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The key take outs from Dr Peter Boutsalis

Throughout March the well-respected herbicide resistance researcher, Dr Peter Boutsalis joined the Crop Smart team at events across SA and Victoria to provide growers with an update on his most recent herbicide resistance findings.

Dr Boutsalis gave an insightful presentation focusing primarily on what is causing herbicide resistance and how we can prevent it, and how to achieve maximum efficacy from our sprays.

Rotate the modes of action in pre-emergent herbcides to help control ryegrass

Dr Boutsalis referred to data from the national weed resistance surveys which identified resistance to pre-emergent herbicides from Groups D/J/K in annual ryegrass populations.

The resistance surveys found trifluralin (Group D) to have the greatest level of resistance; however, since the introduction of alternative MOA herbicides, the level of trifluralin resistance has been declining.

Dr Boutsalis highlighted the importance of using mixtures and rotations of pre-emergent herbicides to reduce annual ryegrass populations and delay the onset of resistance to individual pre-emergent herbicides. He stressed that not all pre-emergent herbicide failures would be due to resistance, as environmental factors can largely affect the performance of pre-emergent herbicides, along with late germination and poor application.

Due to the complexity and variance of resistance across paddocks, Dr Boutsalis identified resistance testing as a valuable tool to gain an understanding into which herbicides will still work for a population in the future. Dr Boutsalis and his team at Plant Science Consulting provide herbicide resistant testing services, to find out click here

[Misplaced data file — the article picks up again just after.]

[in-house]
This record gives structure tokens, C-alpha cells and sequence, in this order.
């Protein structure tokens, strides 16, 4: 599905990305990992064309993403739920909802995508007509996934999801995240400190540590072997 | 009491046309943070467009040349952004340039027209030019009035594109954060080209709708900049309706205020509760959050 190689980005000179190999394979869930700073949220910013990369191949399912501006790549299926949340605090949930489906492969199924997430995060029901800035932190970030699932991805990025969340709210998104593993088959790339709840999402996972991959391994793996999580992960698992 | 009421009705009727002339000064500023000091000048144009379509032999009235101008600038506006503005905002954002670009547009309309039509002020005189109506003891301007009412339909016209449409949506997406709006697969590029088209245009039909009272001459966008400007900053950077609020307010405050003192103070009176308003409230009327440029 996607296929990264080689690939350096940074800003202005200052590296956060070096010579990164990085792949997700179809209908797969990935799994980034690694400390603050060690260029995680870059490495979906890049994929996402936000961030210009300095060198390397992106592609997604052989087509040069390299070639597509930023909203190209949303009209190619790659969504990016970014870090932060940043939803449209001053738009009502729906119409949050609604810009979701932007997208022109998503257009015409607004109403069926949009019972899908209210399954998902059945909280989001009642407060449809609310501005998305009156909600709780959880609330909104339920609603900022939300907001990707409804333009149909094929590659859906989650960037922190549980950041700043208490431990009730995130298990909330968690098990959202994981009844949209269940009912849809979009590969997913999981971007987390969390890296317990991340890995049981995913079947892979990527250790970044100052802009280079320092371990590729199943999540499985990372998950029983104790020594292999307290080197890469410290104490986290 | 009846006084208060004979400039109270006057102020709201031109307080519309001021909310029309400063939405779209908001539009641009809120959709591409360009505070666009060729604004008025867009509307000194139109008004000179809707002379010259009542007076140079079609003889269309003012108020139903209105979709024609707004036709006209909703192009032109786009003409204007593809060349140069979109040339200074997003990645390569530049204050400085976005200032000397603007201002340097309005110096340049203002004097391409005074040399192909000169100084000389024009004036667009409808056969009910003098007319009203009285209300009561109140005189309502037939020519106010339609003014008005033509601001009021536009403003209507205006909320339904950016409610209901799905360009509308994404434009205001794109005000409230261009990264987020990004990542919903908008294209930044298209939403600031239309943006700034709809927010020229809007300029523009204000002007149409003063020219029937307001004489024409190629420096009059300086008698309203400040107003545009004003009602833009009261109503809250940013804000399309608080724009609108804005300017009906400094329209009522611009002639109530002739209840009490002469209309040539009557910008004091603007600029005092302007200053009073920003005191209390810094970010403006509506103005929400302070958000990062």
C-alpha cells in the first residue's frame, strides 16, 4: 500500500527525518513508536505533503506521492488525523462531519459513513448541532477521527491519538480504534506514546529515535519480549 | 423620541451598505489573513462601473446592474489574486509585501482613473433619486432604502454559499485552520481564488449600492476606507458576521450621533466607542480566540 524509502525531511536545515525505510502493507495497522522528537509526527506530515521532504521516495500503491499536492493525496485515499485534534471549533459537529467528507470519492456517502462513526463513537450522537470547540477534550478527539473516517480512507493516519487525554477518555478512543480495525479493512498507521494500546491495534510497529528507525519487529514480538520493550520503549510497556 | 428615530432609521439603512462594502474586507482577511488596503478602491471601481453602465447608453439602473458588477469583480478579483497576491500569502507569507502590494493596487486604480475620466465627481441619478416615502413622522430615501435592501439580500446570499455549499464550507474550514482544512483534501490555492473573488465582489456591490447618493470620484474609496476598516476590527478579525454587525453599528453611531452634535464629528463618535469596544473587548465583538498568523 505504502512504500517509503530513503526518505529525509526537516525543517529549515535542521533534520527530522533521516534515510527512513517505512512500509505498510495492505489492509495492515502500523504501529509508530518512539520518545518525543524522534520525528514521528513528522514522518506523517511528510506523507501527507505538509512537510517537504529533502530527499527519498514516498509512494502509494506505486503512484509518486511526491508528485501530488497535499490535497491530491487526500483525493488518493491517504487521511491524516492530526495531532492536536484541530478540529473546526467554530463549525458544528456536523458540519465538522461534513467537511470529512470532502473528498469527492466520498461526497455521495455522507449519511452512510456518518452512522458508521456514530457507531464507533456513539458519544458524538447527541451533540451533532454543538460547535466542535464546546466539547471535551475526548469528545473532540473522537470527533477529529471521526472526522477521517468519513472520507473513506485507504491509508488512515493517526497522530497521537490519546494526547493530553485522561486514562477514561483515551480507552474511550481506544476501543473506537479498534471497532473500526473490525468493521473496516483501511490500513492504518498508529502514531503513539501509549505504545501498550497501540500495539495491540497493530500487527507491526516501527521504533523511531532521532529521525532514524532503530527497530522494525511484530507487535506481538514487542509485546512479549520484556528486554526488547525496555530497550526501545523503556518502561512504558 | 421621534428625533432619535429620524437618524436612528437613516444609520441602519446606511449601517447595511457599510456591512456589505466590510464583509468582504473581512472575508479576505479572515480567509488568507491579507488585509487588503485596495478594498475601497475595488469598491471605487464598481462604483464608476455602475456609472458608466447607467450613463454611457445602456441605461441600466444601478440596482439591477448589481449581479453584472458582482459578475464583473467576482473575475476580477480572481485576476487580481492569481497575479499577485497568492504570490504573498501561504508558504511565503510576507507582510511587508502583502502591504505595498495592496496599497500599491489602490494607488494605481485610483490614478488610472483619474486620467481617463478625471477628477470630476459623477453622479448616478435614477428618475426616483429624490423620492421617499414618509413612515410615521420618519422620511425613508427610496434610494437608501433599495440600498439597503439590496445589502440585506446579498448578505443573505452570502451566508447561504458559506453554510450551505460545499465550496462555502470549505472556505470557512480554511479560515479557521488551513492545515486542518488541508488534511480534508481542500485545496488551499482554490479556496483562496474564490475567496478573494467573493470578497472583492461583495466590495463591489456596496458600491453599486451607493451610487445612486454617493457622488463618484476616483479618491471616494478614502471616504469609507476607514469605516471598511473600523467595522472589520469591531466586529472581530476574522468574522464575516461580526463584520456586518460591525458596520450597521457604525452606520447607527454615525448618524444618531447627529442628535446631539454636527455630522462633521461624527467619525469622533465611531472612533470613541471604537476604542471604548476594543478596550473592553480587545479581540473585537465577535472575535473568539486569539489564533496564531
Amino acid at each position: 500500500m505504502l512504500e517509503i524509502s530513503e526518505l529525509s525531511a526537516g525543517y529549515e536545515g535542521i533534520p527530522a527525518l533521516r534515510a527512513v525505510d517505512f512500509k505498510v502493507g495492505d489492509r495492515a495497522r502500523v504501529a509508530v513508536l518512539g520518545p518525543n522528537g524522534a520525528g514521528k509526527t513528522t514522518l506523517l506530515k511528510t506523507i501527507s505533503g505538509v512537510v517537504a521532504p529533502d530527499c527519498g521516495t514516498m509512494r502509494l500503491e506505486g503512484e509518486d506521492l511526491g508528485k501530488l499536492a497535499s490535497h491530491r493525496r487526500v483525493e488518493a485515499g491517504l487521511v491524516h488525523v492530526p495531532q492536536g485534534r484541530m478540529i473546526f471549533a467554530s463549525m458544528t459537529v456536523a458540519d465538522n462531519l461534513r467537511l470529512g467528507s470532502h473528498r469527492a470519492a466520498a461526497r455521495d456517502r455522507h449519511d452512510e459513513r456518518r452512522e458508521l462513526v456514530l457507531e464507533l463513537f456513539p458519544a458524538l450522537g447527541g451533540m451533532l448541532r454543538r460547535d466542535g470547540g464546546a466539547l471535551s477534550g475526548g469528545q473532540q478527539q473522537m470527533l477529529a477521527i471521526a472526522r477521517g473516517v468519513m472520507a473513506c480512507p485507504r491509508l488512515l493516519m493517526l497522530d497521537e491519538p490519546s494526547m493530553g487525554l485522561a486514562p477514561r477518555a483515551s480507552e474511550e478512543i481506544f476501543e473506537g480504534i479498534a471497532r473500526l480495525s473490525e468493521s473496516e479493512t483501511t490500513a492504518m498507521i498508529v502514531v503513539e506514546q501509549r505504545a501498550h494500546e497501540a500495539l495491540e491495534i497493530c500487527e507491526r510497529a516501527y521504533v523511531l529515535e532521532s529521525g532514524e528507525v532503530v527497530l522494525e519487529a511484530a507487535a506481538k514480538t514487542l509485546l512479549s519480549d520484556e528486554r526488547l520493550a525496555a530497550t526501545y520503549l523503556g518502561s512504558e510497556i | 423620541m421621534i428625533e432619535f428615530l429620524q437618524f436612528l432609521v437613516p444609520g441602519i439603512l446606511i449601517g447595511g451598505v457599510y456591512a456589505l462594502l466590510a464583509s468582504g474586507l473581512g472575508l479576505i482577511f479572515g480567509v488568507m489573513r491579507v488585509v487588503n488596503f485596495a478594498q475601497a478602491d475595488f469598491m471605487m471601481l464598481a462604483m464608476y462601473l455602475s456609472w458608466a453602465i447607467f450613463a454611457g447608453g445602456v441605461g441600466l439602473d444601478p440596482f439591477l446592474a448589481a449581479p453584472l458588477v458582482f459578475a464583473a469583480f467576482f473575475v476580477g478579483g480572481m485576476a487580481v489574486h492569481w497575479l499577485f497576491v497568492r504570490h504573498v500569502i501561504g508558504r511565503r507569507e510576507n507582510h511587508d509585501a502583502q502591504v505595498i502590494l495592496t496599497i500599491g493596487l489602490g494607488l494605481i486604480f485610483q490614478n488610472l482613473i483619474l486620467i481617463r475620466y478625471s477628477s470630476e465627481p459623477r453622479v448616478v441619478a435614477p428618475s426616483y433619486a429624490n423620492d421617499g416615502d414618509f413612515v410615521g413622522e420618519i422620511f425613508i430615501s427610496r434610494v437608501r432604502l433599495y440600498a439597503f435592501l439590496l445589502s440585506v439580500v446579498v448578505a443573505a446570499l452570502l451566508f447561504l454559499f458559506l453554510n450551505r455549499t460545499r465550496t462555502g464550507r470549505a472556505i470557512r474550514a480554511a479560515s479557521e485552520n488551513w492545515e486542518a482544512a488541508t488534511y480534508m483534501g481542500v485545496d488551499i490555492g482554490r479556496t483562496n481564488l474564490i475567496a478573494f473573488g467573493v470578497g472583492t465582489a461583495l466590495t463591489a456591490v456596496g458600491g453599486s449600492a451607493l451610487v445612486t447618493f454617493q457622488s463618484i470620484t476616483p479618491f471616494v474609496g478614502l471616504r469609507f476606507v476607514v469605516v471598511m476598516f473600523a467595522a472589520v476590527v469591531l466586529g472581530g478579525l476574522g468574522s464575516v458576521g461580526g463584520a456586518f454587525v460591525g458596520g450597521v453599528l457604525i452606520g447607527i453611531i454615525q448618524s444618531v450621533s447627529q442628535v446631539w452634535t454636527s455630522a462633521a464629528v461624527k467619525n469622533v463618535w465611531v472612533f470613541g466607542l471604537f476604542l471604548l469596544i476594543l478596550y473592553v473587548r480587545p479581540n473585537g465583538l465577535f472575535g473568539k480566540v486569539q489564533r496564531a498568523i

To optimise glyphosate use quality products, robust rates and spray early and in good conditions

It doesn’t seem long ago but we first started using glyphosate in the 1970s and now there are more than 500 different glyphosate products registered in Australia!

There are several factors which contribute to glyphosate resistance, resulting in a poor kill rate. Some of these include the use of low rates, poor quality glyphosates and surfactants and spraying plants when under stressed conditions, e.g. heat or moisture stress.

A common strategy employed by some growers is to delay the application of glyphosate to maximise germination from the seed bank to treat all the weeds. However, research has shown that although glyphosate-resistant weeds are resistant at all growth stages, seedlings are more sensitive than multi-tillered plants. Weeds need to be treated based on their growth stage (younger vs. older plants); therefore multiple herbicide timings are recommended.

Other factors which affect glyphosate efficacy include:
  1. Water quality – glyphosate binds to positive ions in hard water
  2. Water volume – less is more 50-80L
  3. Product brand – use same brands as made to mix together
  4. Product mixing order
  5. Product quality

Temperature also plays a role in glyphosate performance with glyphosate being more active under cooler temperatures due to greater absorption into the plant. Under hot and dry conditions, it is likely there will be rapid evaporation.

In summary, when it comes to achieving the best glyphosate efficacy, there are several practices we can apply to get the most out of our sprays. Using premium quality products, higher label rates and spraying weeds while young will all play a large role in improving efficacy. In most regions it’s been an incredibly hot, dry and long summer, so weeds are stressed and even tougher to kill.

For more information on Dr Boutsalis’ talks, please contact your local Crop Smart Sales Rep.

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